Plantar fasciitis can be described as inflammation in a thick band of connective tissue that runs from the heel of the foot towards the toes. It can be difficult to treat, extremely painful, and quite regularly lasts for long periods of time. Oftentimes rest is the best remedy.
Rest also happens to be something that Podsednik doesn't feel like he can afford a lot of right now. The 34-year-old is in a fierce competition with veterans Corey Patterson and Mike McCoy for the final two spots on the Blue Jays' bench.
Podsednik is walking a fine line between getting the time off he needs while also receiving enough playing time to prove to the organization that he is worthy of a roster spot. His uncertain role with the team is likely forcing Podsednik to push things a little bit more than he would if there was a guaranteed job on the table.
"Probably so," said Podsednik, who hit .297 with six home runs and 35 stolen bases in 2010. "I think if I was penciled in as a starter as of right now, we might try to be a bit more cautious with it.
2010 Spring Training - null
Sights & Sounds
Spring Training Info
"But I'm not in that situation. I need to go out and play. I'm going to try to do all I can to get this thing ready and get back out on the field."
Podsednik entered Spring Training without any guarantees from the Blue Jays other than he would have an opportunity to compete for a job in the Major Leagues. The native of Texas signed a Minor League deal and will make $1 million if he makes the big league team. If he doesn't, the club can cut ties without any type of financial ramifications.
Another possibility is that Podsednik could stay behind for extended Spring Training or eventually accept an assignment to the Minor Leagues as he attempts to work his way back to proper health. That was something Podsednik didn't want to think about when he first arrived in Dunedin, Fla., but the longer camp goes on without any type of major improvement the greater the chances are of that scenario becoming a reality.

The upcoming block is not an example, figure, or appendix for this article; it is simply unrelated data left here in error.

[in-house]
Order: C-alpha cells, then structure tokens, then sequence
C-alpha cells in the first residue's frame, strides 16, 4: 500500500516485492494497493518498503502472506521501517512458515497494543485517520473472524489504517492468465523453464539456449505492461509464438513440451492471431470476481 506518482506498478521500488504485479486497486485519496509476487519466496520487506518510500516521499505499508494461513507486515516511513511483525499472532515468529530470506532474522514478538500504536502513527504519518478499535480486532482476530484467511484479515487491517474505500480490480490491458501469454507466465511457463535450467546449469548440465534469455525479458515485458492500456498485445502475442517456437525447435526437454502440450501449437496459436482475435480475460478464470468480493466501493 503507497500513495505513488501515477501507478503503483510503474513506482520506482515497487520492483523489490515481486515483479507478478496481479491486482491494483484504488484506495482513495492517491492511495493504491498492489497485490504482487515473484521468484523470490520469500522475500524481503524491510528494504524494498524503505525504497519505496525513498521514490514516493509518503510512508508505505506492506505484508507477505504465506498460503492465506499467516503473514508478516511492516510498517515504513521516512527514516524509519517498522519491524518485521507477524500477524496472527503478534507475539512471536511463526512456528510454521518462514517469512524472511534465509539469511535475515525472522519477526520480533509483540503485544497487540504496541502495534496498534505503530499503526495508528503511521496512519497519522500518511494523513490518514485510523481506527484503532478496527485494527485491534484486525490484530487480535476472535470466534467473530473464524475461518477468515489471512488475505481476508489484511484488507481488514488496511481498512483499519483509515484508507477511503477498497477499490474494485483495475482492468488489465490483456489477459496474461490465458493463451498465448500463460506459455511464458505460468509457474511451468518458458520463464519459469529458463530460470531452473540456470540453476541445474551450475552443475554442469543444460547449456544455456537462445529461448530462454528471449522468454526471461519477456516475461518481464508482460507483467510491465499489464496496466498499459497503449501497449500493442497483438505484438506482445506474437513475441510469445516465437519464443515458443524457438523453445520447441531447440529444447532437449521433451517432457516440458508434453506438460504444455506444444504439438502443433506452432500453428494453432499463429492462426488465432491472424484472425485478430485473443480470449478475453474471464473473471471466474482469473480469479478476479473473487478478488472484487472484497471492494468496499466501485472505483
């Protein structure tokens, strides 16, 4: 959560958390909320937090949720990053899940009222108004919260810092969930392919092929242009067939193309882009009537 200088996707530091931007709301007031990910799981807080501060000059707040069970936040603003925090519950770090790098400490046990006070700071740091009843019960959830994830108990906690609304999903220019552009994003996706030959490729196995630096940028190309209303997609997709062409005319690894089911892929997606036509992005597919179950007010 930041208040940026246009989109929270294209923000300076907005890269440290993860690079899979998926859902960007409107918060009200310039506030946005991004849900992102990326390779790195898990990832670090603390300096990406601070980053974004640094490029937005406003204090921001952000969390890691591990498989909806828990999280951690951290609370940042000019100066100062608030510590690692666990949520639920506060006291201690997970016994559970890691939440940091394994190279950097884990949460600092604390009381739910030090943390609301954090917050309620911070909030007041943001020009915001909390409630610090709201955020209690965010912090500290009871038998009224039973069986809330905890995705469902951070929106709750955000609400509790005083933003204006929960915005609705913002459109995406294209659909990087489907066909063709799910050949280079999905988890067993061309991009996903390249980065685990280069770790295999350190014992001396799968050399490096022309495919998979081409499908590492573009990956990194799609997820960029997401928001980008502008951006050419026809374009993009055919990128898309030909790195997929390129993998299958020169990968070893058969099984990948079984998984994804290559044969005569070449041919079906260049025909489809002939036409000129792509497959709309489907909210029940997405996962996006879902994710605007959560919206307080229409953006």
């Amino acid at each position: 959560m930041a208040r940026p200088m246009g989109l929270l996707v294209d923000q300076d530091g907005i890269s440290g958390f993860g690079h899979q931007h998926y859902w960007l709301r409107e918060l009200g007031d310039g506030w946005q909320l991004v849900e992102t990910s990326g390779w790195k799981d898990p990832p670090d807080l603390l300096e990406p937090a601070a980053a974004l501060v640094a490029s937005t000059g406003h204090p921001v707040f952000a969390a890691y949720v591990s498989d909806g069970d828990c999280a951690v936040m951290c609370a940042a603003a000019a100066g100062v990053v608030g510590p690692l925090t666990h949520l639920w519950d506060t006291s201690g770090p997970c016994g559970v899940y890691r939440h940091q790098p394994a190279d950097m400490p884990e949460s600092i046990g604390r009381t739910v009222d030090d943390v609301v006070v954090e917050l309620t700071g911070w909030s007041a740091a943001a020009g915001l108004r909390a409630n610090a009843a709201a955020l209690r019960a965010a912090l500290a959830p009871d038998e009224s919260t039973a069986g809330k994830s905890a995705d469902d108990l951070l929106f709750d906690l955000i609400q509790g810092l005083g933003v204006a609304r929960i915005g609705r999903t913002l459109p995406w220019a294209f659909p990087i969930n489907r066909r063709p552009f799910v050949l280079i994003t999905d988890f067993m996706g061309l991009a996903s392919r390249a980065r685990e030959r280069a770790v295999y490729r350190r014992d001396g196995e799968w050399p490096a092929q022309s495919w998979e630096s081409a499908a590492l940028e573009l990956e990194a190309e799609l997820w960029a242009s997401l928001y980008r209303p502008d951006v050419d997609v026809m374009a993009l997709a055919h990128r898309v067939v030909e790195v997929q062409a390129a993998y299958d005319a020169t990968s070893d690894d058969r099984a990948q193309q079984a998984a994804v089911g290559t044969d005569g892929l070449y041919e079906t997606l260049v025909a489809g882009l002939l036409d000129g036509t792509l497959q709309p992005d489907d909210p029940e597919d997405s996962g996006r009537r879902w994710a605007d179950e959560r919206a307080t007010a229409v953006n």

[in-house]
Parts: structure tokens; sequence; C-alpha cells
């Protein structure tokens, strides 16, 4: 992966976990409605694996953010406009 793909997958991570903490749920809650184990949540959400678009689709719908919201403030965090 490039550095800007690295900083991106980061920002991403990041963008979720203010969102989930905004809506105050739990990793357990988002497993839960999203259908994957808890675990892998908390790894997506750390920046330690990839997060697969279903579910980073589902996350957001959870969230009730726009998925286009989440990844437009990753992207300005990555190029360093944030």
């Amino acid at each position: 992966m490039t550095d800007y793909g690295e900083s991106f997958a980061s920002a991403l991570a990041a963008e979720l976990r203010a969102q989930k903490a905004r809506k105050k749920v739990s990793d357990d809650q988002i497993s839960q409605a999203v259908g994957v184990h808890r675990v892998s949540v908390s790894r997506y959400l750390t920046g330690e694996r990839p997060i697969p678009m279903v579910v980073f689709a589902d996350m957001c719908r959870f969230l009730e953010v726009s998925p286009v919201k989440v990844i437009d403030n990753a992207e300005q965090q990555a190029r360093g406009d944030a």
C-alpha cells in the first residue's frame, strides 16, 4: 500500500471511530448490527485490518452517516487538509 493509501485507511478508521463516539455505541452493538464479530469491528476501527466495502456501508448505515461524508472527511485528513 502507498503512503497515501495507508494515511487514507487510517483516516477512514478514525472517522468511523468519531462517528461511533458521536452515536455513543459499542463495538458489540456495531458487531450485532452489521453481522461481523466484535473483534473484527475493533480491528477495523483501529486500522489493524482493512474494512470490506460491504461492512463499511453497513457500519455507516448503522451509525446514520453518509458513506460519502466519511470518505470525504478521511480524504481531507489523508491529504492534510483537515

"I might have to," Podsednik said of extended Spring Training. "I guess it just depends on how much playing time I'm able to get here in spring and however much information the club is going to need to make that decision. Right now, that's a little premature to try to answer at this point, but, yeah, it could possibly be something that might need to happen."
The latest development comes as disappointing news for Podsednik, who appeared as though he took a step forward in his rehab on Friday. He made his Grapefruit League debut against the Yankees and earned two walks while also stealing second base.
After the game, Podsednik said he did experience pain but felt it was tolerable and something he would be able to play through. In the morning, his foot felt stiff, but once the game started he was able to loosen it up a little bit to the point where his movement wasn't overly affected.
That was what he was hoping to accomplish again on Saturday. During manager John Farrell's pregame scrum with the media it appeared as though that would still be the case, but as the morning progressed, Podsednik still felt discomfort and decided to sit out.
"I was thinking that it might [feel better] once I got out and started moving around and pumped some blood into it, it might loosen up a little bit, which it did," Podsednik said. "It felt a lot better later in the morning than it did when I got up this morning, but still, instead of going out and trying to push things, we felt it might be better to back it off another day."
If there's one small consolation it's that Podsednik has a history with the injury and knows how his foot will respond better than anyone else. It's the same ailment that cost him the final 25 days of the regular season in 2010 while he was with the Dodgers.
His condition improved with rest during the offseason, but the injury returned shortly after signing the Minor League contract with Toronto. He arrived in camp wearing a walking boot and has yet to return to full health.
While Podsednik is trying to prove his worth to the Blue Jays organization, he says he can't do it at the detriment of his long-term health.
"I still feel like I can go out and play at the Major League level, so I really don't want to do anything crazy right now that's going to jeopardize my career down the road," Podsednik said.
"I have a little bit of a history, and I think it's just better for everybody that we don't push it at this point. It's still relatively early in spring, so I feel like, at this point, it's the right thing to do."